Dread Scott imagines a world free of oppression and exploitation, with resistance and liberation at the forefront. During this talk, the artist presented a range of work from the past 30 years that address themes of American identity and patriotism, including the criminalization of Black and Latino youth and the continuum of resistance against murder by police, connecting the Civil Rights movement in the 1960s with contemporary Black Lives Matters organizing.
Scott’s art allows audience members to explore important questions surrounding the economic, social, and governing ideas of America. His pivotal work Slave Rebellion Reenactment served as a starting point to address Freedom & Captivity, the 2021 theme of Colby’s Center for Arts and Humanities, as well as Incarceration and Human Rights, the focus of this year’s Oak Institute for Human Rights Program. This special artist talk took place in person at Greene Block & Studios located at 18 Main Street, Waterville in Maine.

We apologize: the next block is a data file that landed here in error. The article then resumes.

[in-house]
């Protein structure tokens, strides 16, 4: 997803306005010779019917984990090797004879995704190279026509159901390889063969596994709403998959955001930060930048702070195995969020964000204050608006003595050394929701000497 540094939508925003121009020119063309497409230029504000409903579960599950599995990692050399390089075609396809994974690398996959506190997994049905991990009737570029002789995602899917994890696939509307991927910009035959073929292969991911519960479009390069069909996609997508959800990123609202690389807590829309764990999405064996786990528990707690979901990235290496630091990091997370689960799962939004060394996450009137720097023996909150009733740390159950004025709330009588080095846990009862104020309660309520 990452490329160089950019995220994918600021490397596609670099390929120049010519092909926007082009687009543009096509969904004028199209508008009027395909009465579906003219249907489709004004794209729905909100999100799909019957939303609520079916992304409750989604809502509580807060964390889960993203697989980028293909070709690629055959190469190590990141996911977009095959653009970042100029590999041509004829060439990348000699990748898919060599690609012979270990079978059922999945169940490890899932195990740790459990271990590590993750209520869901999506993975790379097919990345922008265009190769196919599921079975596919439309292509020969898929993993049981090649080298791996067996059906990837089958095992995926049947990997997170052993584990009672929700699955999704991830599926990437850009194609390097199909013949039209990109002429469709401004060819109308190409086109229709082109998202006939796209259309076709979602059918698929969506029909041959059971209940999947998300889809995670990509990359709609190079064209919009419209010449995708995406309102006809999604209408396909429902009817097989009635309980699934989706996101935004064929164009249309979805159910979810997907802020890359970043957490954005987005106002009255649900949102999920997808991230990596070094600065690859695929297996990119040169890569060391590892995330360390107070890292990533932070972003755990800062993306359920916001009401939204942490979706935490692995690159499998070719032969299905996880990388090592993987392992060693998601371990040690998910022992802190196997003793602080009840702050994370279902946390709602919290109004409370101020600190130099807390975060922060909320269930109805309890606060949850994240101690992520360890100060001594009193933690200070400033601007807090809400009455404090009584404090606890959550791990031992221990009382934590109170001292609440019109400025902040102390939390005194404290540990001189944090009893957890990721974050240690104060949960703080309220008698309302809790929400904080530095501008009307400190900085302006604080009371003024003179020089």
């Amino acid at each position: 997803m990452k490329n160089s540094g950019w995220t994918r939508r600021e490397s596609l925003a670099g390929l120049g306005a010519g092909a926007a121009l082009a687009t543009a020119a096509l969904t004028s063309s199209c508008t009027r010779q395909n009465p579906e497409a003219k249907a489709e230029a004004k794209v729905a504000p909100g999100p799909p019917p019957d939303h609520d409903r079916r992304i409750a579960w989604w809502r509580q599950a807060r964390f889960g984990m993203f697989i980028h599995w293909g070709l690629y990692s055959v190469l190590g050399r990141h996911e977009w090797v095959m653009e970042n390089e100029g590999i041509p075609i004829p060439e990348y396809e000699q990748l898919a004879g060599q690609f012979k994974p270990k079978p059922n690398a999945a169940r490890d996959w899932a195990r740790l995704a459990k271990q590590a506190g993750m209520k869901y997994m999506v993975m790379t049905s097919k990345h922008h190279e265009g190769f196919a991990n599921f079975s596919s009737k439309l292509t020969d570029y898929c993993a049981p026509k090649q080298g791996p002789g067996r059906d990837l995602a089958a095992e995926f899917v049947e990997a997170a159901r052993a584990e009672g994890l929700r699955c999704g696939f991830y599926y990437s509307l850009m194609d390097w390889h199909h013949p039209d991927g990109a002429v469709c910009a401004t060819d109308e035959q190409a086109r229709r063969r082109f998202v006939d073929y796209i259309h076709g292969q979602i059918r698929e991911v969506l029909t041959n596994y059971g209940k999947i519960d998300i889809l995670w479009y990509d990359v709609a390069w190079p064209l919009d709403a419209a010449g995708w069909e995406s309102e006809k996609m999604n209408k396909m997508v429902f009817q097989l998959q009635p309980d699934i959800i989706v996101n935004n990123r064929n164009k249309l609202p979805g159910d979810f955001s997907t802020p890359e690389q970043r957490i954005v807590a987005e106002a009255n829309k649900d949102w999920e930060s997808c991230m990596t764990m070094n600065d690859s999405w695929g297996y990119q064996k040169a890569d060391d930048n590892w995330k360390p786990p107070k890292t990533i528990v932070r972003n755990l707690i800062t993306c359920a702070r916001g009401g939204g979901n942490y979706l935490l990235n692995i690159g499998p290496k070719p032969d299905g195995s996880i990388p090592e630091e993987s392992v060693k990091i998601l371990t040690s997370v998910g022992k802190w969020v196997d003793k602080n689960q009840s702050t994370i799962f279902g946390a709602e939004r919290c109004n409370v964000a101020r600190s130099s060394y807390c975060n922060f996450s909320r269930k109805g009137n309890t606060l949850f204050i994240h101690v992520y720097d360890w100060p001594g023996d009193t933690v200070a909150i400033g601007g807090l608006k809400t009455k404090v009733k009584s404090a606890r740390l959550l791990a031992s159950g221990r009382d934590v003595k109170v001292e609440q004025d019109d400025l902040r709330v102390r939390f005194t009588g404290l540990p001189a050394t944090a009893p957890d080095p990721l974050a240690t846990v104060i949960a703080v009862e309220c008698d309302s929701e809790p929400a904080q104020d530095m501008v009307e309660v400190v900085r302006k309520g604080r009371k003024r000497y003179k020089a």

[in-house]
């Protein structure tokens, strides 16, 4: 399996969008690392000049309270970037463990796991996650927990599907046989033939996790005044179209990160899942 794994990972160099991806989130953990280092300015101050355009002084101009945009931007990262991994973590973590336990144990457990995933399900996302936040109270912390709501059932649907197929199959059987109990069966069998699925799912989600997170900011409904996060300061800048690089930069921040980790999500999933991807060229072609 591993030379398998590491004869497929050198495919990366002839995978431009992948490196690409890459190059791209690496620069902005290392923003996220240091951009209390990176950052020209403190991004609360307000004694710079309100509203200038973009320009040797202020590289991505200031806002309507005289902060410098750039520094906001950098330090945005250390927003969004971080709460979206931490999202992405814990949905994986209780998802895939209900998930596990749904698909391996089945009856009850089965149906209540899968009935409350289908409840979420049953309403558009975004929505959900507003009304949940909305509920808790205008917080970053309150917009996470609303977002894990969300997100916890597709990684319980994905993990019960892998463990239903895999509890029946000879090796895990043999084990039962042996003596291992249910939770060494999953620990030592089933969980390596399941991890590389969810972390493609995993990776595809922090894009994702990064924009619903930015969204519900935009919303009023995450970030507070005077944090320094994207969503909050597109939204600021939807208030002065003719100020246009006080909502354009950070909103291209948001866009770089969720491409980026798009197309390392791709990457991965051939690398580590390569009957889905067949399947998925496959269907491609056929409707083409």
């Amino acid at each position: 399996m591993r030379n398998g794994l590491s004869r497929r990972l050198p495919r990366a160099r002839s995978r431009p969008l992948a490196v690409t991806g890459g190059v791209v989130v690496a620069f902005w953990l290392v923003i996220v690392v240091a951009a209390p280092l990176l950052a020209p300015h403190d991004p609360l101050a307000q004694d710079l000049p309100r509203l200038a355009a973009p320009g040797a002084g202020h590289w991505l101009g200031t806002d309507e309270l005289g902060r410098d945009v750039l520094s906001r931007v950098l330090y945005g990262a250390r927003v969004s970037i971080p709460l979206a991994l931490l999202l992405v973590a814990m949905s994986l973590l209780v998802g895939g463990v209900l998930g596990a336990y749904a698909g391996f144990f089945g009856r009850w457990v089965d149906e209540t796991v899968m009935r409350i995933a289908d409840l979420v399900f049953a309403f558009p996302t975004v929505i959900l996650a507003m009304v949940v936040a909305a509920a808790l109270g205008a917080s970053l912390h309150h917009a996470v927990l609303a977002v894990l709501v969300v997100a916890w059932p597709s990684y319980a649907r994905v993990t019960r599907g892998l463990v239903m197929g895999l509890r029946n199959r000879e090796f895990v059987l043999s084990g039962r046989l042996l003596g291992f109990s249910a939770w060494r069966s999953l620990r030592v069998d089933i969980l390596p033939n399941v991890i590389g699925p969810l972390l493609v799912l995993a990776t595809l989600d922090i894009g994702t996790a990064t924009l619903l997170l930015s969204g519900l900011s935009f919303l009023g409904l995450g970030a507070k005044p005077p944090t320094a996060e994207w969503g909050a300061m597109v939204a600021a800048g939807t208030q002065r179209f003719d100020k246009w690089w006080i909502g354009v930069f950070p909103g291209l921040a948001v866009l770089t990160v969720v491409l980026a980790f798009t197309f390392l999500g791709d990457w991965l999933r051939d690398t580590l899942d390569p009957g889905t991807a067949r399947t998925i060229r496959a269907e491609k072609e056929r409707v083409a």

A recording of this talk is available upon request from the Colby College Museum of Art’s Lunder Institute for American Art. Please contact firstname.lastname@example.org.
The Lunder Institute for American Art’s programs in 2021-2022, including Dread Scott’s Senior Fellowship, is made possible through the support of the Lunder Foundation, The Andrew W. Mellon Foundation, Alice Kang P’21 and OhSang Kwon P’21, the Oak Institute for Human Rights, and the Buck Lab for Climate and Environment.